It’s not every day that a world class Korean director visits a Southeast Asian city like Bangkok. So when I learned that Kim Jee Woon, an award-winning director whom I recognize through his horror film “A Tale of Two Sisters (2003)” will be screening his film “The Good, the Bad, and the Weird ( 좋은놈, 나쁜놈, 이상한놈, 2008)” at the Bangkok Art and Culture Center in Thailand, I saved the date in my calendar pronto. And here are my notes.
“The Good, the Bad, and the Weird (2008)” is an oldie but goodie. It’s a gem of a film because it’s a Korean film done Western cowboy style. It pays tribute to Sergio Leone’s “The Good, the Bad, and the Ugly (1966)”, but Director Kim Jee-Woon’s version adds a Korean flavor by setting it in the 1930s, a time when Korea fell under Japanese Imperialism and a lot of Koreans consequently flocked to Manchuria. In this place, a lot of Koreans survived as bandits.
Chang-Yi (The Bad) is a hitman tasked to steal a treasure map from the Japanese army train. The thief Tae-Gu (The Weird), however, deftly steals this treasure map even before Chang-Yi and his gang could lay claim to it. This sparks a wild chase between Tae-Gu and Chang-Yi. And to make matters more complicated (read: exciting), Do-Won (The Good) joins the chase as a bounty hunter going after Tae-Gu.
This storyline in itself is engaging and filled with both funny and heart-stopping scenes. The idea of a Korean western movie is a feast for the eyes, too, with Asian characters dressed in cowboy ensembles instead of hanbok, and with Asian characters shooting guns instead of slaying with swords. The lush Korean mountains and elegant palaces we often see in period films have been replaced with a dry, sunny desert. This is creative storytelling at its best.
But for a Korean Studies geek like me, this movie is very rich with meaning. It also strikes me as a very refreshing re-telling of Korean history during the colonial period. By adopting the Western cowboy style to tell the story of Korea’s quest for independence during that time, the story of the colonial period, told many times before, is given new life in this film. Here we see what happened to some Koreans who pursued a life away from Korea (and into Manchuria) – scattered, individualistic, and prone to a pursuit of self-interest.
While watching the film, it made me think of a novel by Chae Man-Sik called “Peace under Heaven” wherein Korea’s colonial period was characterized by people’s relentless chase for things motivated by self-interest: money, power, and prestige.
Likewise, Kim’s film showed Korean bandits and cowboys chasing after treasures and rewards for themselves. This, like Chae’s novel, shows how colonization has affected Korea in a negative way. It seems the idea is similar, but what’s amazing about Kim’s film is that the storytelling is fresh and highly stylized that it’s also very visually and intellectually engaging.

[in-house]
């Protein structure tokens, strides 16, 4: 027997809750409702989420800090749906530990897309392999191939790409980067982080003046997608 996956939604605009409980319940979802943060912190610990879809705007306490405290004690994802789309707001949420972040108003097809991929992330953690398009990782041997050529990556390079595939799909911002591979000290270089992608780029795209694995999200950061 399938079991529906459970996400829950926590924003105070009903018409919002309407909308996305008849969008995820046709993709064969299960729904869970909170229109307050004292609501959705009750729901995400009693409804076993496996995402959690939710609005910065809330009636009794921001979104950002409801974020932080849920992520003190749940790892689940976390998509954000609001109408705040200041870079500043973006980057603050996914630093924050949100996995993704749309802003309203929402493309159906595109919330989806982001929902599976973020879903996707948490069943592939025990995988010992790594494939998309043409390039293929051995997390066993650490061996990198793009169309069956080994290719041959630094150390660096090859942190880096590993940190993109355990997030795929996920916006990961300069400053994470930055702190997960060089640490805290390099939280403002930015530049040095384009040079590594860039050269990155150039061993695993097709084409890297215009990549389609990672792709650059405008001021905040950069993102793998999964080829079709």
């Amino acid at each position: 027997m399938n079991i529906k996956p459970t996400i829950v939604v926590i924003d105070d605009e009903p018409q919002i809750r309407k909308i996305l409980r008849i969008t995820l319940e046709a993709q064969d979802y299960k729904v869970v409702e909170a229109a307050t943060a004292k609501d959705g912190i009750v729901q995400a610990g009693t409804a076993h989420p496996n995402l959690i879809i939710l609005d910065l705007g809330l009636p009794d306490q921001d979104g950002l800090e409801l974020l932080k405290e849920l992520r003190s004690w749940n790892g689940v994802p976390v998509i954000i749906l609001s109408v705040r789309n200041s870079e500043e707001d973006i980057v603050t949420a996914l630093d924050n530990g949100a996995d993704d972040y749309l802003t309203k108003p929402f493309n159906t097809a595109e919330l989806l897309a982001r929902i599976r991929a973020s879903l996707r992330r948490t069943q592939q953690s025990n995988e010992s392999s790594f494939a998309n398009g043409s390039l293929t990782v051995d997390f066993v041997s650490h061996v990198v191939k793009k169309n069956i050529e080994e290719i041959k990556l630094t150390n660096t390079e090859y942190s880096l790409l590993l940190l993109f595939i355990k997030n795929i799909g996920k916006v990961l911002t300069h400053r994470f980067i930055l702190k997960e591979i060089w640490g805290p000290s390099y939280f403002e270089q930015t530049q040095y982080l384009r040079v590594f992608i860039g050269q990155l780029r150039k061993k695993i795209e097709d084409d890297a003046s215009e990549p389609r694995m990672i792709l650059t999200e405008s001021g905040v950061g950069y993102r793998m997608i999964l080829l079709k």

Although “The Good, the Bad, and the Weird” is sort of an old film already, what makes this particular Bangkok screening interesting is the presence of director Kim Jee-Woon. Because he was there, I was able to learn more about the film straight from the director’s mouth.
According to him, he made an Asian cowboy film like this to prove that cowboy films don’t necessarily have to be Western, or have the United States as the setting. He thinks cowboy films can be done in a uniquely Asian style, too.
In this case, he chose Manchuria as the setting. A place that has relationships with countries such as Japan, China, Mongolia, and of course, Korea, the setting is perfect for illustrating the hardships that Korea experienced during its colonial period. Moreover, Manchuria as the film’s setting, coupled with the cowboy theme of the movie, is the perfect blend of East and West for Director Kim.
As for “The Good, the Bad, and the Ugly” being the inspiration for this film, a key similarity between the two films, according to Kim, is that both are character-driven. However, characters in the 1960s version were depicted as either villains or good guys. The Korean version, however, depicts more complex characters that are a combination of good traits and bad. Thus, “The Ugly” turned into “The Weird” because when Kim developed he character, it became more comedic rather than ugly. This explains the funny yet unsettling characteristic of The Weird.
Director Kim is no stranger to working with other Asian directors. In 2002, he collaborated with directors Peter Chan from China and Nonzee Nimibutr from Thailand in the horror trilogy “3 Extremes II”. When asked during his talk if he’d be willing to collaborate with Southeast Asian directors again, particularly a Thai director, Director Kim said he is open to the idea.
As an Asian (Philippines!) film buff who’s interested in both Korean films and Southeast Asian films (and film in general), this is exciting news. Although nothing was set in stone during the interview, the thought of an ASEAN-Korea connection through film is enough to tickle my imagination. I wonder how intricate characterizations, beautiful sceneries, and seemingly simple but actually complex stories—hallmarks of films from both sides—can be creatively combined to produce another gem of an Asian film.